What do we make of the in-fighting amongst senior Conservatives that sends a message around the world that they are divided, suspicious of each other and highly territorial ? But the other message it sends is that the government aren't managing the Brexit process at all well.
If we were to be charitable, we might say that Brexit is a situation without precedent and that everyone is having to get to grips with it from scratch. Perfectly reasonable, you might think. Yet this is the biggest thing in at least a generation to challenge Britain and there is only one shot at it. This is far too significant a process to be negotiating with one eye looking behind for the wielded dagger, or at least the suspicion of it. That suspicion says much; it says that the divisions within the cabinet are clearly evident, that there is no cohesion of thought within the cabinet, that there is, in reality, no universal game-plan that has the backing of the cabinet and, probably most significantly, that there is both dissatisfaction and a lack of confidence in the PM to effectively manage her team and the diversity of feelings about Brexit strategies.
William Hague puts it succinctly: 'Get a grip on this or else Jeremy Corbyn will be shortly in No. 10' (my para-phrasing). The last time I heard an equivalent declaration of major importance was that reportedly made by the dour but clever Hugh Dowding at the onset of the Battle of Britain: 'This is a battle we have got to win, or else we'll be watching jackboots marching up Whitehall before the end of the month' (again, my para-phrasing). Perhaps not militarily equivalent but Brexit, and the conditions of Brexit represent our current day crisis of national importance. We have to get these negotiations with the EU on a footing where we display the leadership, make the running and get the deal that is good for Britain (without that being callous enough to damage the EU's status with the remaining 27 members).
Mrs May is shortly heading for Florence where, reportedly, she will give some definition to what Britain's game-plan is. That she's going to do this in a sort of neutral political environment rather than in the heartlands of European politics tells us that she is already afraid of confrontation with both EU and other European leaders and perhaps equally afraid of rolling Britain's dice in its one-shot throw and ending up with a dud deal. I've previously joined in the speculation that the deal she'll try for is a continued membership of the single market and customs union over a transitional period beyond 2019 - a strategy that will continue to cost Britain an approximate £40 billion a year and keep us tied to the European Court of Justice's control of our legislative affairs, continue the free movement of labour and, for all practical purposes, keep us within the EU political club and on the road to European federalism. Is this what the 2016 referendum was about ? I think not.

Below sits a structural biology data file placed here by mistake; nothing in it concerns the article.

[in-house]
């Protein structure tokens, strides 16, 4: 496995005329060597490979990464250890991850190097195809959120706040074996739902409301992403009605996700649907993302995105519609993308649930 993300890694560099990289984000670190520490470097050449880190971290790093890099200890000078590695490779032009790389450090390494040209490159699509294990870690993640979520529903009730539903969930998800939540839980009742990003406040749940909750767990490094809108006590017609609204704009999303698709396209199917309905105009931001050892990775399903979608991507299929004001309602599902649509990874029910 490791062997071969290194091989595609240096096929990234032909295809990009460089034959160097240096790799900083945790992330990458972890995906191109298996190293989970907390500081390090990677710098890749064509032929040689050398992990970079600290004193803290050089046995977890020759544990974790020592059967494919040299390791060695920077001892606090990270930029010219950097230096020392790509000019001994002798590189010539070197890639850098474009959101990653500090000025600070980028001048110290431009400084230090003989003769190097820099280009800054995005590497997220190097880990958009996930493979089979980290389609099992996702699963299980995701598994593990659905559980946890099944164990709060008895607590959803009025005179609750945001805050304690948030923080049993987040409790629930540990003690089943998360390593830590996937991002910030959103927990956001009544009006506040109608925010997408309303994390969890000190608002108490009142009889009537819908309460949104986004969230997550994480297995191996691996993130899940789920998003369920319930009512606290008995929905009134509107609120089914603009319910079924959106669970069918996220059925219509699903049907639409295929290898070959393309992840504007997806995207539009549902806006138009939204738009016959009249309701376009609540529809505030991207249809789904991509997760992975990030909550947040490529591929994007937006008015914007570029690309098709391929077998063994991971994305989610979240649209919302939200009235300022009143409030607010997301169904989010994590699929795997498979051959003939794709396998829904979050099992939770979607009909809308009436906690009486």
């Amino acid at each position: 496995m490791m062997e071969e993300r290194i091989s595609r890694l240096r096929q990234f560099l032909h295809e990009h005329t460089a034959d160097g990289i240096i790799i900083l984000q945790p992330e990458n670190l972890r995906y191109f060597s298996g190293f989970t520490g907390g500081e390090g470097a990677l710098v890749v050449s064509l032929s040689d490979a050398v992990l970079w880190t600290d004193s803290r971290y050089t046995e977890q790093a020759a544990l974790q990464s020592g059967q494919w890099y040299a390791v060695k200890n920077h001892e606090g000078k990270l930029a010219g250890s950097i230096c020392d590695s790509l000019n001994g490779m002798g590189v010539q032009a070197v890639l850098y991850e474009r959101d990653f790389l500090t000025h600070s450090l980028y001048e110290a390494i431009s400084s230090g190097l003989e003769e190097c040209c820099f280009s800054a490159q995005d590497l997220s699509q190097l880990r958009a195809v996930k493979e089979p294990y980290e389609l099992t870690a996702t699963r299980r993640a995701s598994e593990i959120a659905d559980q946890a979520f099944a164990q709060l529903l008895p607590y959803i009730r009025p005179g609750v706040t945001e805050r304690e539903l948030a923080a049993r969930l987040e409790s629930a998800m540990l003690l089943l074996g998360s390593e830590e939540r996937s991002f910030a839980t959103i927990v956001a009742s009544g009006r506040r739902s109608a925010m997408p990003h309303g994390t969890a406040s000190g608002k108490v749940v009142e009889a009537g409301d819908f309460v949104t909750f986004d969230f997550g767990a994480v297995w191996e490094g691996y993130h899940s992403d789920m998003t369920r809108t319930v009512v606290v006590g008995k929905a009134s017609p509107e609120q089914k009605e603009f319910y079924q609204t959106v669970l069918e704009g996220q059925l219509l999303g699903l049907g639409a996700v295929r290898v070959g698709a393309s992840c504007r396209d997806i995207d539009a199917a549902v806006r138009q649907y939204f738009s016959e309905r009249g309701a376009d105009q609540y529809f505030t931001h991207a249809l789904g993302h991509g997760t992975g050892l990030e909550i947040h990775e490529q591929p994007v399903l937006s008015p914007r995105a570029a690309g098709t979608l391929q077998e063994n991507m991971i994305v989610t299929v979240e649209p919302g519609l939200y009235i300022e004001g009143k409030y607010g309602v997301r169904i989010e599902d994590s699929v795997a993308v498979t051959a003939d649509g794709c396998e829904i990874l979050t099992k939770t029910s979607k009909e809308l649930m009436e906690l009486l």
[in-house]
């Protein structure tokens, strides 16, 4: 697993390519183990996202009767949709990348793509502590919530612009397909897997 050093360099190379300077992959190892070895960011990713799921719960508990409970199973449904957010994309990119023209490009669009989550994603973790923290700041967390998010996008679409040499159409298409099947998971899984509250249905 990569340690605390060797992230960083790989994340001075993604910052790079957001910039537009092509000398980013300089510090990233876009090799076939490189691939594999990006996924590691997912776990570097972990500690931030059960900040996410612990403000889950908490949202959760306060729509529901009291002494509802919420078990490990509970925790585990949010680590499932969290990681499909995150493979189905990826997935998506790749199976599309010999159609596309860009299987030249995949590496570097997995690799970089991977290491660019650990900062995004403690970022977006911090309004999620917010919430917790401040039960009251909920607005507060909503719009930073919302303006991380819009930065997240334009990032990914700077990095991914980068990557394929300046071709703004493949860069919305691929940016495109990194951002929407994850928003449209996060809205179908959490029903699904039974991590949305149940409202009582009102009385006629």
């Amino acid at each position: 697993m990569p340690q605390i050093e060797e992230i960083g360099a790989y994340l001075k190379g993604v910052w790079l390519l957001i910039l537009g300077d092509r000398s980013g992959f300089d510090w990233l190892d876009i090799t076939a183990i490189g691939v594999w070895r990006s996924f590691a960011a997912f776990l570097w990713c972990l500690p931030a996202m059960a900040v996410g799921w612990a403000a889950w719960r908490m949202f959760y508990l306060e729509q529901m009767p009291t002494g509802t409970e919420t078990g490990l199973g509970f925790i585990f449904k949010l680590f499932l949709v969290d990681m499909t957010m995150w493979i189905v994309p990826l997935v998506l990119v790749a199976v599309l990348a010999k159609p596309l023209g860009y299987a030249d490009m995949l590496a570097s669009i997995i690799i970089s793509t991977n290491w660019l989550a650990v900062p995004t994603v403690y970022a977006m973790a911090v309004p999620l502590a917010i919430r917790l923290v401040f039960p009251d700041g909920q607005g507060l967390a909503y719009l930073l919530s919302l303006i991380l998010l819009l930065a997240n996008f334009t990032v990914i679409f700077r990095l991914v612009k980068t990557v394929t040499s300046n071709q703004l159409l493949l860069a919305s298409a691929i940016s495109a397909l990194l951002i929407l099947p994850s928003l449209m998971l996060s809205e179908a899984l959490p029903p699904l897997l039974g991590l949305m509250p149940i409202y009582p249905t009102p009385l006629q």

This is, of course, until Friday, speculation. But what if this were to be the game-plan to be presented to the EU ? It would be a major coup for Philip Hammond in The Treasury, and perhaps Mark Carney at the Bank of England as this policy would, in their eyes, offer business the ongoing stability it says it needs to continue trading with the EU bloc and keep confidence in sterling high. This may or may not be the case, the reality is though that they don't know any more than anyone else as to what will happen post-2019 should this be the way the government take us. Their's is speculation just as much as that of the hard Brexit camps speculations on a clean and timely separation and forging a trade path with the rest of the world.
What is key to this as far as I'm concerned is this: 'The referendum was created by the government, approved by parliament, legally put on the statute book and the choice given to the electorate, the outcome of which would be deemed legally binding.' The electorate were asked to make a simple 'Leave or Remain' choice and they chose Leave. That was the majority vote and was a legally enforceable decision. There was no option in the referendum to say that we might like to be half-in or half-out of the EU, we voted to be fully out. With the caveat that there would need to be some provisions of membership that couldn't be exited overnight we have, nevertheless, had since March, 2017 when Article 50 was triggered (and in practise since June, 2016) to formulate a process and exit plan that fulfilled the requirements of the referendum. We, specifically our government, have not done that. What we, again, specifically our government, have done is panic and consult with the vested interests that represent Remain and say 'What do you want us to do !' Why would they do that you may ask ? Well, they do it because that's where their money and support come from. Remember that the financial services sector now accounts for 80% of our GDP (compared with manufacturing industry accounting for that percentage 50 years ago) and as we all know, money makes the world go round.
We should not ridicule the importance of the financial sector too much (though it is saddening to see some of the key architects of the 2008 crash still picking up their substantial pay-cheques) but we could have had the sector encouraged to work with government to formulate strategies for that post-Brexit moment when we would be free to trade with the rest of the world rather than imagining the EU was the be-all and end-all of our existence. But that opportunity has probably slid by now and we await the PM's declarations in Florence.
I am, nevertheless, afraid that we will capitulate to EU pressures. If that is the case it will be a sad day for democracy, honesty and truthfulness. Brexit will not have been delivered as it should and the electorate will have every right to feel betrayed. And it will probably open the path to No.10 for Jeremy Corbyn. And that will just compound the felony.